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Dozens of metropolises leave landmarks in the dark

The “Hour of the Earth” is the largest environmental campaign in the world. Lights went out in metropolises around the world. The campaign is intended to encourage economical use of resources. But not only.

Lights out for climate protection: people in many cities around the world set an example for environmental protection on Saturday as part of the “Earth Hour”. At 8.30 p.m. local time, the lights were switched off on well-known buildings: In addition to the Brandenburg Gate in Berlin, these included the Kremlin in Moscow, the Colosseum in Rome and the Acropolis in Athens. Here you get an overview.

In New Zealand, one of the earliest countries in time, the lights on the Sky Tower observation and telecommunications tower in Auckland and in the parliament building in the capital Wellington went out. Later in Berlin the Brandenburg Gate, since 1990 symbol for the end of the division of Germany and Europe, was in the dark. The end was North America, but there was no big difference to normal days in the New York skyline.

Private households also turned off the lights

Citizens also took part in the campaign initiated by the World Wide Fund for Nature (WWF) and turned off the lights in their apartments. The “Earth Hour” is intended to set an example for climate and environmental protection. The darkness is supposed to indicate waste of resources and make people think.

The light installation by the artist Jonathan Park (below) at the former iron and steel works in the Landschaftspark Duisburg Nord is during the "Earth Hour" unlit.  (Source: Bernd Thissen / dpa)The light installation by the artist Jonathan Park (below) at the former iron and steel works in the Duisburg Nord Landscape Park is not illuminated during “Earth Hour”. (Source: Bernd Thissen / dpa)

In Germany, the WWF expected record participation: 575 cities and municipalities and 448 companies at 716 locations wanted to take part. Nationwide, the lights went out on many town halls, churches, monuments, company headquarters and stadiums. For example, Neuschwanstein Castle, Cologne Cathedral, Frankfurt Paulskirche and the Stuttgart TV tower, but also industrial monuments such as the Duisburg Landscape Park and football stadiums such as the arenas in Mönchengladbach and Schalke remained in the dark.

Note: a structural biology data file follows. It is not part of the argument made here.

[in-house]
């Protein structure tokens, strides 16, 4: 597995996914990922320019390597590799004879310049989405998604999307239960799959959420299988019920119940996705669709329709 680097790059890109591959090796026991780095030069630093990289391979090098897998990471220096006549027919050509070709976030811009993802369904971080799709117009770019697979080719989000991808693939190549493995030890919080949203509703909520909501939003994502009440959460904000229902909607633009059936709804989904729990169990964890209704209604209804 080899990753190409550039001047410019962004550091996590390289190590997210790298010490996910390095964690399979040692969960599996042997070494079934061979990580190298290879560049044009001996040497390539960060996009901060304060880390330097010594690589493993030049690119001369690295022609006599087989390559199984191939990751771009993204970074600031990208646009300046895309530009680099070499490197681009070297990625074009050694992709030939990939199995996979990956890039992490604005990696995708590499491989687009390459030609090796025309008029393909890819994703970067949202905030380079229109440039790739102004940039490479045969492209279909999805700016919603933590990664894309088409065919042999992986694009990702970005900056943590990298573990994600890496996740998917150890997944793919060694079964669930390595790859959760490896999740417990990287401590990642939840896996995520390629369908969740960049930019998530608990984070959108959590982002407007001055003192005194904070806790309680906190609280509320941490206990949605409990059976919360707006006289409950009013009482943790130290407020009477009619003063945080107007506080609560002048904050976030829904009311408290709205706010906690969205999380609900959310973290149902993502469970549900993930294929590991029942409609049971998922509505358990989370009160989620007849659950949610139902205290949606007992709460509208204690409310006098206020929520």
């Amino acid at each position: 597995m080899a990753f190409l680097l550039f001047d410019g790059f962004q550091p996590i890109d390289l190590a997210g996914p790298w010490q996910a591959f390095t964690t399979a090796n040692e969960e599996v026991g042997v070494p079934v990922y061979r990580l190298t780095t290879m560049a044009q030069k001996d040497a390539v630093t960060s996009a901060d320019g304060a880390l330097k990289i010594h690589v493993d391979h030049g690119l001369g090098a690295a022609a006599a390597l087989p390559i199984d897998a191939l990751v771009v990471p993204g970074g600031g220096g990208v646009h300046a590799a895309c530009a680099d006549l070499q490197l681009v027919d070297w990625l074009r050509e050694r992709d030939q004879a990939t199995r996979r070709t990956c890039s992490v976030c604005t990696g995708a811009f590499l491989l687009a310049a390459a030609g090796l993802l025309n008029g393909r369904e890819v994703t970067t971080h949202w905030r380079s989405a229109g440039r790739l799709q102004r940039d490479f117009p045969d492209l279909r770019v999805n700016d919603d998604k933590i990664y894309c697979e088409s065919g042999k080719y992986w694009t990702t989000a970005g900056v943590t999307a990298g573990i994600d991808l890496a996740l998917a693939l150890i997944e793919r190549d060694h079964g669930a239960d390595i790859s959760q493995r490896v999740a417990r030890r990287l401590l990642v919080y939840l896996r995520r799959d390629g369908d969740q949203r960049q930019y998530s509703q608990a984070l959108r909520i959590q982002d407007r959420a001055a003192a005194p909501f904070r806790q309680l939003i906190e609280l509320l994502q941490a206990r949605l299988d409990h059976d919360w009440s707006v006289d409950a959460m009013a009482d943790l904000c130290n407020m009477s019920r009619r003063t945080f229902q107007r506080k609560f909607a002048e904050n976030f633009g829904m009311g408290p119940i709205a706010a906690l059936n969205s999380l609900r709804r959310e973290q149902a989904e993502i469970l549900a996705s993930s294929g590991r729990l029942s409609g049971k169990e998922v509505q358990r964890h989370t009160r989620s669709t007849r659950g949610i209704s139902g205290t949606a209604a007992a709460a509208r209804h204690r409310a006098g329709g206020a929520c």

Lights out from Sydney to the Vatican

Many cities around the world took part, including Singapore, Tokyo, Moscow with the Kremlin and Sydney with the world-famous opera house. In Paris the Eiffel Tower disappeared into the darkness for an hour, in London the Ferris wheel and Piccadilly Circus, in the Vatican St. Peter’s Basilica. In Brussels, the lights on the buildings of the EU Commission went out. Small actions could make a big difference, tweeted Commission President Ursula von der Leyen. “Especially when the world acts together.”

With a view to the federal elections and the future federal government, the WWF is calling for the pace of the expansion of renewable energies to be massively increased. The proportion of clean energy from wind and sun must increase to 80 percent of gross electricity consumption by 2030. In addition, all climate-damaging subsidies would have to be dismantled.

The “Earth Hour” was proclaimed for the 15th time by the WWF. The starting shot was once fired in the Australian metropolis of Sydney, when around 2.2 million people switched off the lights on March 31, 2007 – and thus made history. Because of the corona pandemic, the environmental organization has refrained from public events with a large audience for the second year in a row.

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